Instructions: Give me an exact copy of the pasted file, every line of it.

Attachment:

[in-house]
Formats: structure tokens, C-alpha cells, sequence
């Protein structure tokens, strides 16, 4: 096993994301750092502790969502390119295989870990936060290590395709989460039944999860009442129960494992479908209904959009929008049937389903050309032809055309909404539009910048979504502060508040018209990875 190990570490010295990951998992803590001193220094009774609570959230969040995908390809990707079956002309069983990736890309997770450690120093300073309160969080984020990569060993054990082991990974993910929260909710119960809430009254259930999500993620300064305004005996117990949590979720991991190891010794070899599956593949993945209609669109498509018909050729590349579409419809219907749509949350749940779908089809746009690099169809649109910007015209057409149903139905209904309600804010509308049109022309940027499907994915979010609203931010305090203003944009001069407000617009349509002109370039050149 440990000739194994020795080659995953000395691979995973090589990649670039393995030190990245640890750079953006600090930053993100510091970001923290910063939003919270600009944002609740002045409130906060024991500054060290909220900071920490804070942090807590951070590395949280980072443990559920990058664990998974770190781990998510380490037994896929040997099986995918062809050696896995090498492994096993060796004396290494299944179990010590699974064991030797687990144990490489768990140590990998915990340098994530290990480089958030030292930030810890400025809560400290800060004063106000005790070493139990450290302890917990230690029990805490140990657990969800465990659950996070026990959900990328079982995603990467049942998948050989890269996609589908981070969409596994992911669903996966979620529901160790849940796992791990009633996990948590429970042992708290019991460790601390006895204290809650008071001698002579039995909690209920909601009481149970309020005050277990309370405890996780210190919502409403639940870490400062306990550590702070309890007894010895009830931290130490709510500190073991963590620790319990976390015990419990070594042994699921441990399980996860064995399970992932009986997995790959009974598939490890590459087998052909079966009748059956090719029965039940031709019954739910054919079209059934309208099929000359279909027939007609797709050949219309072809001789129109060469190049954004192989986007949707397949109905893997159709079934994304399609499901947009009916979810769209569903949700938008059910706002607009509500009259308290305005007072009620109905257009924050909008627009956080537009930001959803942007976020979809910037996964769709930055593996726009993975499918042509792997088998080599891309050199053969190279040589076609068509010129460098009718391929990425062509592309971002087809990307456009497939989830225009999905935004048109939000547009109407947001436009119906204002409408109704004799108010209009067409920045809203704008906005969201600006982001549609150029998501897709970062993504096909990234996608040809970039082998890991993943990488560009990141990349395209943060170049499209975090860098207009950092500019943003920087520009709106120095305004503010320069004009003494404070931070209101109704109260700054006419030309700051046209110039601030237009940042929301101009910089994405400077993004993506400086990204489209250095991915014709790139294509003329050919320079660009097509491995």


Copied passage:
[in-house]
Formats: structure tokens, C-alpha cells, sequence
């Protein structure tokens, strides 16, 4: 096993994301750092502790969502390119295989870990936060290590395709989460039944999860009442129960494992479908209904959009929008049937389903050309032809055309909404539009910048979504502060508040018209990875 190990570490010295990951998992803590001193220094009774609570959230969040995908390809990707079956002309069983990736890309997770450690120093300073309160969080984020990569060993054990082991990974993910929260909710119960809430009254259930999500993620300064305004005996117990949590979720991991190891010794070899599956593949993945209609669109498509018909050729590349579409419809219907749509949350749940779908089809746009690099169809649109910007015209057409149903139905209904309600804010509308049109022309940027499907994915979010609203931010305090203003944009001069407000617009349509002109370039050149 440990000739194994020795080659995953000395691979995973090589990649670039393995030190990245640890750079953006600090930053993100510091970001923290910063939003919270600009944002609740002045409130906060024991500054060290909220900071920490804070942090807590951070590395949280980072443990559920990058664990998974770190781990998510380490037994896929040997099986995918062809050696896995090498492994096993060796004396290494299944179990010590699974064991030797687990144990490489768990140590990998915990340098994530290990480089958030030292930030810890400025809560400290800060004063106000005790070493139990450290302890917990230690029990805490140990657990969800465990659950996070026990959900990328079982995603990467049942998948050989890269996609589908981070969409596994992911669903996966979620529901160790849940796992791990009633996990948590429970042992708290019991460790601390006895204290809650008071001698002579039995909690209920909601009481149970309020005050277990309370405890996780210190919502409403639940870490400062306990550590702070309890007894010895009830931290130490709510500190073991963590620790319990976390015990419990070594042994699921441990399980996860064995399970992932009986997995790959009974598939490890590459087998052909079966009748059956090719029965039940031709019954739910054919079209059934309208099929000359279909027939007609797709050949219309072809001789129109060469190049954004192989986007949707397949109905893997159709079934994304399609499901947009009916979810769209569903949700938008059910706002607009509500009259308290305005007072009620109905257009924050909008627009956080537009930001959803942007976020979809910037996964769709930055593996726009993975499918042509792997088998080599891309050199053969190279040589076609068509010129460098009718391929990425062509592309971002087809990307456009497939989830225009999905935004048109939000547009109407947001436009119906204002409408109704004799108010209009067409920045809203704008906005969201600006982001549609150029998501897709970062993504096909990234996608040809970039082998890991993943990488560009990141990349395209943060170049499209975090860098207009950092500019943003920087520009709106120095305004503010320069004009003494404070931070209101109704109260700054006419030309700051046209110039601030237009940042929301101009910089994405400077993004993506400086990204489209250095991915014709790139294509003329050919320079660009097509491995």